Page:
Example: Marybeth had tried for days to contact her elderly neighbor, Stella. Stella had family but they lived out of town so Marybeth would check on her weekly to make sure she had food. Today, she called 911 and after hours of waiting for permission, firemen slammed in Stella’s door only to find her at the foot of her steps, walker upside down, legs twisted, and deceased.

Stella received a minimal check from Social Security, barely enough to pay her power bill. She had no one to help her apply for food stamps and no money to even pay for a medic alert button. Stella died as a result of neglect.

Thousands of our elderly, our national treasures – warriors of this country’s freedom and rights, are left to fend for themselves during a time in their lives when they are least able to manage.

Aging bodies take even the sharpest mind and deteriorate personal skill levels to a point of need. Some require massive assistance while others simply need help dressing. The point is simple. Do to others as you would have them do to you Luke 6:31.

Family is important and for so many who no longer have this luxury, it’s a need that should be met.

Whom ever wrote the phrase, “Place the elderly in prison,” may have had a point. At least in prison our national treasures would have care.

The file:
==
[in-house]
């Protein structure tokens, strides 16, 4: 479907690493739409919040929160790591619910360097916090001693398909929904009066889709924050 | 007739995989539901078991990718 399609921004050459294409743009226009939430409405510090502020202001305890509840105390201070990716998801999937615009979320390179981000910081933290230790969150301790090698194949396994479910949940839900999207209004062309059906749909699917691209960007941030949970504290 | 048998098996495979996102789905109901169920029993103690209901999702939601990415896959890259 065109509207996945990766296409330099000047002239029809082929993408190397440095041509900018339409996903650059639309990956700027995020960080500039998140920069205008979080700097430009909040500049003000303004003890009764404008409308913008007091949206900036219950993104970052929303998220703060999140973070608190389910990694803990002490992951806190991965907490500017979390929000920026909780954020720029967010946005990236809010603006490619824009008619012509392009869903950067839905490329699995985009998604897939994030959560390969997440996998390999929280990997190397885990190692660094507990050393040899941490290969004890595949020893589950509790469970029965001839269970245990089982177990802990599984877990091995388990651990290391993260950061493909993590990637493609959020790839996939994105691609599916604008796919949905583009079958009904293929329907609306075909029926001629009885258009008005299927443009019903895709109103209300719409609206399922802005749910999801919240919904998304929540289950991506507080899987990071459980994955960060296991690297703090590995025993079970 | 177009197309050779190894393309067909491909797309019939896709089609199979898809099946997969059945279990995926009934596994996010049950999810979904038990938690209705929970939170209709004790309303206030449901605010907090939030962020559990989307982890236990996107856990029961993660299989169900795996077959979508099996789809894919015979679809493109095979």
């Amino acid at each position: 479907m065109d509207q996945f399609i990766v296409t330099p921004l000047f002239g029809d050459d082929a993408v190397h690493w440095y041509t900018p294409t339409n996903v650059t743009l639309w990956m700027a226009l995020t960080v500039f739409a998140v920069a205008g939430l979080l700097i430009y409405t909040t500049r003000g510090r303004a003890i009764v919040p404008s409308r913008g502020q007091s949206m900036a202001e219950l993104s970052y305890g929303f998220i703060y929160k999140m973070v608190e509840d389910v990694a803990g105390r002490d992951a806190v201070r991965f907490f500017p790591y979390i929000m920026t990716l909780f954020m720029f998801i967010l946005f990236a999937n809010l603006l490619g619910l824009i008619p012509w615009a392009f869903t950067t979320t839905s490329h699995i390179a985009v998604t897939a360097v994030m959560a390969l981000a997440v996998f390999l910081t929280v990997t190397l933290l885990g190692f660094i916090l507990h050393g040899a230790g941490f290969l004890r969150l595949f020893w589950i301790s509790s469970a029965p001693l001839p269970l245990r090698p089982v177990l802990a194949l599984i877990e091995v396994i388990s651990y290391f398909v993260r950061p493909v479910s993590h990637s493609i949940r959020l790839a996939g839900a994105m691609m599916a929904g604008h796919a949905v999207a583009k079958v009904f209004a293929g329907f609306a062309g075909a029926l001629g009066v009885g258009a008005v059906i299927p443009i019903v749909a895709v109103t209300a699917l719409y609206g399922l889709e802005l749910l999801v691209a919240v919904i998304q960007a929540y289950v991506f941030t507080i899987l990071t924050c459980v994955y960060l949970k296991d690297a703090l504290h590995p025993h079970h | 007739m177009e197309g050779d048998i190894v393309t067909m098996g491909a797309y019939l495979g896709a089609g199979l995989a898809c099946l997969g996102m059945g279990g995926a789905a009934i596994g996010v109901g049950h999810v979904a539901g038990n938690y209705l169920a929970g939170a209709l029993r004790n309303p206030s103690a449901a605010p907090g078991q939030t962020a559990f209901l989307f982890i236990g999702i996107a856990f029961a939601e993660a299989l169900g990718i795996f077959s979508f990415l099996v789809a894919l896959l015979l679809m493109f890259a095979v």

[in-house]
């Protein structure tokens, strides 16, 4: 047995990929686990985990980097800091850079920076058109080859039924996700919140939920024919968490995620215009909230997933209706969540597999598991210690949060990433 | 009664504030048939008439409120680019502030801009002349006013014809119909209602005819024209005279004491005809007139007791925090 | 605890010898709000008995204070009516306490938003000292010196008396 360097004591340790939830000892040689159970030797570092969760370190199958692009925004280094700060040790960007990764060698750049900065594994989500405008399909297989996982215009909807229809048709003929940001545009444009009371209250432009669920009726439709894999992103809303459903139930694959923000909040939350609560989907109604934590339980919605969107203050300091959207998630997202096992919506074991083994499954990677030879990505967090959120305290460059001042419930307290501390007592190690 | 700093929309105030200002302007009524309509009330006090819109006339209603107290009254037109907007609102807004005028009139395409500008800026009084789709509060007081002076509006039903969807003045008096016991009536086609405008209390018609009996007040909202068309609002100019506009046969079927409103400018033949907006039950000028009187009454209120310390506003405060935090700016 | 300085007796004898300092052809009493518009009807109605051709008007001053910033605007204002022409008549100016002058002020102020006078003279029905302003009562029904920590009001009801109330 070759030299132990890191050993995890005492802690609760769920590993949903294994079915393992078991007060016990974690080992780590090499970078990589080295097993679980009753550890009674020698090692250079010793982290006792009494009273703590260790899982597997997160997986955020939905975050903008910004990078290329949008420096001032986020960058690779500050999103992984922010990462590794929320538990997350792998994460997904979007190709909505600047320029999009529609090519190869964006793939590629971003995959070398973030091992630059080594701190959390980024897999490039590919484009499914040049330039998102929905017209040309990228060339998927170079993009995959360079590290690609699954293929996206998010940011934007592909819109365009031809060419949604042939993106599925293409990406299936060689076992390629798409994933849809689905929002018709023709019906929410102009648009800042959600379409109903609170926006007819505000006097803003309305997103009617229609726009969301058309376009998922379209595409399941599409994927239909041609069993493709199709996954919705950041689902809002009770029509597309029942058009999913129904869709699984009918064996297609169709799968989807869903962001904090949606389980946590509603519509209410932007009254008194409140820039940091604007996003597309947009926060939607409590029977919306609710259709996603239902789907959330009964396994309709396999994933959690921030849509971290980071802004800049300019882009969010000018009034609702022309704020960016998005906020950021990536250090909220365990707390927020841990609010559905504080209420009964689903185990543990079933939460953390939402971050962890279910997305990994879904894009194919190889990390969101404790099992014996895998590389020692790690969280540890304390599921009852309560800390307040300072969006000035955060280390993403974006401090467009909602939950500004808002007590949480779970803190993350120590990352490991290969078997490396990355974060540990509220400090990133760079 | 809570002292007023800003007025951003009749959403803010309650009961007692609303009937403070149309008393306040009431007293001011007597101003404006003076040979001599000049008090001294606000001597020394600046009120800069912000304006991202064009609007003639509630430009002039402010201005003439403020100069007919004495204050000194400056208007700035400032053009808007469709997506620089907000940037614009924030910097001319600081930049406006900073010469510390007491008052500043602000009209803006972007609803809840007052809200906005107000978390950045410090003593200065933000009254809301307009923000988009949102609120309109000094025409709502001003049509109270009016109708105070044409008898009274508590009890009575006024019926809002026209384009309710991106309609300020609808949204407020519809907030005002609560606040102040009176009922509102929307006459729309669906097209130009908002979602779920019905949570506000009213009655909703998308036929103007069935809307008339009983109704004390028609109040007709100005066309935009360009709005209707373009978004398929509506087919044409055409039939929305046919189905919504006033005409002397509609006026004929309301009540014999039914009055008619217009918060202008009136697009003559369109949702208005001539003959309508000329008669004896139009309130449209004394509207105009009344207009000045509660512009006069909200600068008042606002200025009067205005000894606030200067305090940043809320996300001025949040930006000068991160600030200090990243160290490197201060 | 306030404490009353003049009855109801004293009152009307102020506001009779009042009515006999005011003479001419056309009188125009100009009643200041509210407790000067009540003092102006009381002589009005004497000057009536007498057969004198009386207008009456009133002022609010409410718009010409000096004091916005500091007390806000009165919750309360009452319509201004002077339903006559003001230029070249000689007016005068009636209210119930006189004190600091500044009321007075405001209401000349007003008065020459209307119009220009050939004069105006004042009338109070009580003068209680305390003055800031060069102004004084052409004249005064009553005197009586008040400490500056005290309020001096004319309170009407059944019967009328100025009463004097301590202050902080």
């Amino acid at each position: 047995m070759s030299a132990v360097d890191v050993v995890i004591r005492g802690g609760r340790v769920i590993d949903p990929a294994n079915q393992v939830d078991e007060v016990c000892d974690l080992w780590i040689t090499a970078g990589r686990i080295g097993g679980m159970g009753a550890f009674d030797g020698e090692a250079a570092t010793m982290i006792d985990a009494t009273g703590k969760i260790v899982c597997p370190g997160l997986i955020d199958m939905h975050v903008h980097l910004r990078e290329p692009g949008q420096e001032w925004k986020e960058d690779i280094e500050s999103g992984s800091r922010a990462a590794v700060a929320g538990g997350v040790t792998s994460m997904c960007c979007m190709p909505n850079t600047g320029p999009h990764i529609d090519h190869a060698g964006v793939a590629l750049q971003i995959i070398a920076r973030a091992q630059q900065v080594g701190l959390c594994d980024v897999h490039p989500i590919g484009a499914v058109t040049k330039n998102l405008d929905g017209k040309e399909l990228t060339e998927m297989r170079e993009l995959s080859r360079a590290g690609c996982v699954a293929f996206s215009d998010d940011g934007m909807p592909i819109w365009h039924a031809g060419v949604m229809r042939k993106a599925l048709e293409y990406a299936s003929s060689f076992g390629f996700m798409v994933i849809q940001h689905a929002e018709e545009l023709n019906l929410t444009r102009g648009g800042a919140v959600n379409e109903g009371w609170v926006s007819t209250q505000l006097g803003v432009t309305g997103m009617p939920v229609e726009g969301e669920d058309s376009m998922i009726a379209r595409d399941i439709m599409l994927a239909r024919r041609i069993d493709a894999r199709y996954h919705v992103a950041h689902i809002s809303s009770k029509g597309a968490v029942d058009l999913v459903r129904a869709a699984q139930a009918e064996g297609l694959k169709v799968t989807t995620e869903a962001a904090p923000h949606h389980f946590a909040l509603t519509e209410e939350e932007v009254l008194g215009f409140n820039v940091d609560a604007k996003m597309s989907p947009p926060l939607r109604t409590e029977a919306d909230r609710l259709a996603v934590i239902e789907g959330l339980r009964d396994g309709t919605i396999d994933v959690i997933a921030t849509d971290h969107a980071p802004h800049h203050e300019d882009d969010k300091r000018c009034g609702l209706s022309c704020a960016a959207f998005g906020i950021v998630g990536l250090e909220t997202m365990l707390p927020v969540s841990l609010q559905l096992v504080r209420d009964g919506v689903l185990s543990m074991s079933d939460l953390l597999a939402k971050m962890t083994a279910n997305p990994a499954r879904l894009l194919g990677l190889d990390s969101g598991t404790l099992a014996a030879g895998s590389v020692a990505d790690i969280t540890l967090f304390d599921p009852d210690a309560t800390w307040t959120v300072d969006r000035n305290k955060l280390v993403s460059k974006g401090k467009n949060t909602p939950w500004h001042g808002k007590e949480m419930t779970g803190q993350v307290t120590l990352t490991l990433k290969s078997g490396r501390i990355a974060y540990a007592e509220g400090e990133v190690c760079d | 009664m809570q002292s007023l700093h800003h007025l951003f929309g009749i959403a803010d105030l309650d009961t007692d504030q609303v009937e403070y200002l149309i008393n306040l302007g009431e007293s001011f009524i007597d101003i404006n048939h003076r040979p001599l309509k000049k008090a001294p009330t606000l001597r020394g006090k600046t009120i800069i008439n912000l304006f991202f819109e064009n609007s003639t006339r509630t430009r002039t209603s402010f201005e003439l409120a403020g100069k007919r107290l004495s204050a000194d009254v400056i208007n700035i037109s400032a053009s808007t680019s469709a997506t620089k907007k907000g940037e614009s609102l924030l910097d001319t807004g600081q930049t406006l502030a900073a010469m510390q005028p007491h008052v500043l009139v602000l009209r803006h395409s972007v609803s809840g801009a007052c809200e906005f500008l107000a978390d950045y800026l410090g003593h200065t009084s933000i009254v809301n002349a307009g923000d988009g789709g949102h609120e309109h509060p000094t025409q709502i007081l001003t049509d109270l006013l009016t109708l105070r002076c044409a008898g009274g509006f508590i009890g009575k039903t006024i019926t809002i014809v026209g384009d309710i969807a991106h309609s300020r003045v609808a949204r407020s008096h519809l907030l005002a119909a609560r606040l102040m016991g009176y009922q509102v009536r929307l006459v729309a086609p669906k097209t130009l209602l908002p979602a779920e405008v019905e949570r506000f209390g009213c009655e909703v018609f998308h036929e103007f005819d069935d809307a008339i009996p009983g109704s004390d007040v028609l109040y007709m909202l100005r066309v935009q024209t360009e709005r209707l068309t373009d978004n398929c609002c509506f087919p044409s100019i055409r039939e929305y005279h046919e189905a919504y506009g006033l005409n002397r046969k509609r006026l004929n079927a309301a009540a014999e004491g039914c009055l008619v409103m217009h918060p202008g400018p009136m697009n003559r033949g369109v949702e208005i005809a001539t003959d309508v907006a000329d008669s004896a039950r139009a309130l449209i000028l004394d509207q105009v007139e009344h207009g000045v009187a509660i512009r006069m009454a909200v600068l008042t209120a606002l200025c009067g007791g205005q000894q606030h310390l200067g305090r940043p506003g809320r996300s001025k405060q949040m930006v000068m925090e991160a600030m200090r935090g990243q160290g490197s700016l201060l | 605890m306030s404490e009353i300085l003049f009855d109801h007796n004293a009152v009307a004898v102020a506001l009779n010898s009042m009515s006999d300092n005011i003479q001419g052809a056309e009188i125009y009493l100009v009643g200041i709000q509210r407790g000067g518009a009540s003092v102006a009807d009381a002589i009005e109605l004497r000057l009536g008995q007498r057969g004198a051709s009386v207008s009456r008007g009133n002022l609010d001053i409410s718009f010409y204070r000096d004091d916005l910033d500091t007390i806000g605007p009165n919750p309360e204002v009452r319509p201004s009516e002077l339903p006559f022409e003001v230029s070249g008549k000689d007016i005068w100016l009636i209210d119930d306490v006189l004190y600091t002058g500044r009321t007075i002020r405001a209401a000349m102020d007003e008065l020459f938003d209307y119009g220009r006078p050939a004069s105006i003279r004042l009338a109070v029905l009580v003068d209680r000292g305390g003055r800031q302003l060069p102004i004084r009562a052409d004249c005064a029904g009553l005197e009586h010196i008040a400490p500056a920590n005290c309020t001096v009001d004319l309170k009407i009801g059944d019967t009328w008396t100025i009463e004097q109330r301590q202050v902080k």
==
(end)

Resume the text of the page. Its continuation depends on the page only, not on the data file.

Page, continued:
As the year begins, remember Luke 6:31. Remember our elderly and ponder on the fact someday you too will be in need. Cherish your aging parents, love your neighbor, treat others as you wish to be treated and lift a hand to assist our elderly. It may be you who is the difference in life and death.

Water! Water!

By Cindy Sproles

Marybeth was the new charge nurse in a prominent nursing home facility. As she perused the hallways after resident meals were served, she noticed carton after carton of unopened milk, 8 oz. glasses of cellophane sealed tea and cups of coffee…all untouched. “My residents aren’t taking in fluids.” She commented to the board. “I want to begin a campaign to encourage our people to drink more water.”

So she did. It took time, but Marybeth and her CNA’s poured cups of ice water, inserted straws and even gently placed the straws to the lips of weaker residents. Small cups of crushed ice were given to residents throughout the day. Two months passed and Marybeth and her staffed noticed a number of unique things. First, more of the residents were sitting in the lounge area. They were alert, chatting and social. Better yet, many who would normally refuse to walk, were tooling around the halls on their walkers.